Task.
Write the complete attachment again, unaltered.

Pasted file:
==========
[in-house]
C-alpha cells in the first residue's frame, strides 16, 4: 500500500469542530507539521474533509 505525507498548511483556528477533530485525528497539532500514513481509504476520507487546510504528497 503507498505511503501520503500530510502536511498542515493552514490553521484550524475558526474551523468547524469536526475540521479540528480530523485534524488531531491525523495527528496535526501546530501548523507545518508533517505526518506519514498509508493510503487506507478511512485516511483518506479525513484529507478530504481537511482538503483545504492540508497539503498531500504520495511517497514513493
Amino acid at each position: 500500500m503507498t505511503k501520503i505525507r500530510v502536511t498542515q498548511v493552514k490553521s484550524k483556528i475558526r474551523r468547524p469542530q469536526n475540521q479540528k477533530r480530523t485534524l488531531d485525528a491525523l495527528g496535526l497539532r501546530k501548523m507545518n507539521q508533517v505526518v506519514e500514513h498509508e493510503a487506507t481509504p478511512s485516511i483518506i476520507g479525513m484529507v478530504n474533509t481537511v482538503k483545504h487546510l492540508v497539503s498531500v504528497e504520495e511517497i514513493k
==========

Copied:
[in-house]
C-alpha cells in the first residue's frame, strides 16, 4: 500500500469542530507539521474533509 505525507498548511483556528477533530485525528497539532500514513481509504476520507487546510504528497 503507498505511503501520503500530510502536511498542515493552514490553521484550524475558526474551523468547524469536526475540521479540528480530523485534524488531531491525523495527528496535526501546530501548523507545518508533517505526518506519514498509508493510503487506507478511512485516511483518506479525513484529507478530504481537511482538503483545504492540508497539503498531500504520495511517497514513493
Amino acid at each position: 500500500m503507498t505511503k501520503i505525507r500530510v502536511t498542515q498548511v493552514k490553521s484550524k483556528i475558526r474551523r468547524p469542530q469536526n475540521q479540528k477533530r480530523t485534524l488531531d485525528a491525523l495527528g496535526l497539532r501546530k501548523m507545518n507539521q508533517v505526518v506519514e500514513h498509508e493510503a487506507t481509504p478511512s485516511i483518506i476520507g479525513m484529507v478530504n474533509t481537511v482538503k483545504h487546510l492540508v497539503s498531500v504528497e504520495e511517497i514513493k